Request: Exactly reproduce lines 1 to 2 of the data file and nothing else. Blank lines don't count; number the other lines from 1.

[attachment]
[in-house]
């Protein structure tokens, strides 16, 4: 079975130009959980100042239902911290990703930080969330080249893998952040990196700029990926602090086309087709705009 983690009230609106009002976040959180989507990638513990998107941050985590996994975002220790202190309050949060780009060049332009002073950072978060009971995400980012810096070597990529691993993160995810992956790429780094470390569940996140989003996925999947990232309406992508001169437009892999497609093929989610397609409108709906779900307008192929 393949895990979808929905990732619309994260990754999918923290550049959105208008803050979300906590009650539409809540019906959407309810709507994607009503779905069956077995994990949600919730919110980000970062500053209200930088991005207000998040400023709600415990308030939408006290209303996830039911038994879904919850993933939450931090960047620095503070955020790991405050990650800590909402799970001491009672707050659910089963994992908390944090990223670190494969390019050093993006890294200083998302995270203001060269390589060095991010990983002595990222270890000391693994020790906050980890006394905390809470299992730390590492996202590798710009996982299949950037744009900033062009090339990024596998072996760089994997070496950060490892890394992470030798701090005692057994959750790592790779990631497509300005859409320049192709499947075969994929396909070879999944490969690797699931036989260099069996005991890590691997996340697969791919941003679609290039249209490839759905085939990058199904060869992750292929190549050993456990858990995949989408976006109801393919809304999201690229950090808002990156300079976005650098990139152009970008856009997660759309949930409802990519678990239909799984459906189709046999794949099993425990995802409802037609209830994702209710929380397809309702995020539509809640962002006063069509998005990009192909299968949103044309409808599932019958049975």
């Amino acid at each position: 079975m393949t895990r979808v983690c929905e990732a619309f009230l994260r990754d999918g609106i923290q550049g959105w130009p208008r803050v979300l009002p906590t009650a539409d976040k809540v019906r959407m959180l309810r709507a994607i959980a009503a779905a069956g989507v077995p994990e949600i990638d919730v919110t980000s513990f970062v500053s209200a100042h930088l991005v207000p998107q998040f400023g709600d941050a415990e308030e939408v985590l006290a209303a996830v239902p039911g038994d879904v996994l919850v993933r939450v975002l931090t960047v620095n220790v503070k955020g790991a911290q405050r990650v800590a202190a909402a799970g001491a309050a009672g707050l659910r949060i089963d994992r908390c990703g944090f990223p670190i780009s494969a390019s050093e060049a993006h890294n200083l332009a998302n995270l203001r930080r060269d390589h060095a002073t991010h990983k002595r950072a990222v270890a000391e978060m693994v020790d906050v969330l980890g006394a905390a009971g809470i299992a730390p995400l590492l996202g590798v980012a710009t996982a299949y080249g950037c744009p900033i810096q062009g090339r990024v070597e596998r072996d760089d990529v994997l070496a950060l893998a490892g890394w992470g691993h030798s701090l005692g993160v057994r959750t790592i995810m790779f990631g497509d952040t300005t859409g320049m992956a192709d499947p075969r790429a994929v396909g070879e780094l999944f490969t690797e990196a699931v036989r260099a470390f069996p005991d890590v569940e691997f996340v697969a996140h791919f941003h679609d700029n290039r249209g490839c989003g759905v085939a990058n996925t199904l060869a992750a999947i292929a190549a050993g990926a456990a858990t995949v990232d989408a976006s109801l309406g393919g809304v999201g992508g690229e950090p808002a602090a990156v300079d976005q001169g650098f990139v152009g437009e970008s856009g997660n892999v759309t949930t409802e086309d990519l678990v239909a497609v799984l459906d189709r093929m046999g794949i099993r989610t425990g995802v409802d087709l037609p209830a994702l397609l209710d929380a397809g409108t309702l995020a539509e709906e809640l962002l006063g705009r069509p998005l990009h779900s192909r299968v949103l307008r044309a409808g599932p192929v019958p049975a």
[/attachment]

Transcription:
[in-house]
């Protein structure tokens, strides 16, 4: 079975130009959980100042239902911290990703930080969330080249893998952040990196700029990926602090086309087709705009 983690009230609106009002976040959180989507990638513990998107941050985590996994975002220790202190309050949060780009060049332009002073950072978060009971995400980012810096070597990529691993993160995810992956790429780094470390569940996140989003996925999947990232309406992508001169437009892999497609093929989610397609409108709906779900307008192929 393949895990979808929905990732619309994260990754999918923290550049959105208008803050979300906590009650539409809540019906959407309810709507994607009503779905069956077995994990949600919730919110980000970062500053209200930088991005207000998040400023709600415990308030939408006290209303996830039911038994879904919850993933939450931090960047620095503070955020790991405050990650800590909402799970001491009672707050659910089963994992908390944090990223670190494969390019050093993006890294200083998302995270203001060269390589060095991010990983002595990222270890000391693994020790906050980890006394905390809470299992730390590492996202590798710009996982299949950037744009900033062009090339990024596998072996760089994997070496950060490892890394992470030798701090005692057994959750790592790779990631497509300005859409320049192709499947075969994929396909070879999944490969690797699931036989260099069996005991890590691997996340697969791919941003679609290039249209490839759905085939990058199904060869992750292929190549050993456990858990995949989408976006109801393919809304999201690229950090808002990156300079976005650098990139152009970008856009997660759309949930409802990519678990239909799984459906189709046999794949099993425990995802409802037609209830994702209710929380397809309702995020539509809640962002006063069509998005990009192909299968949103044309409808599932019958049975």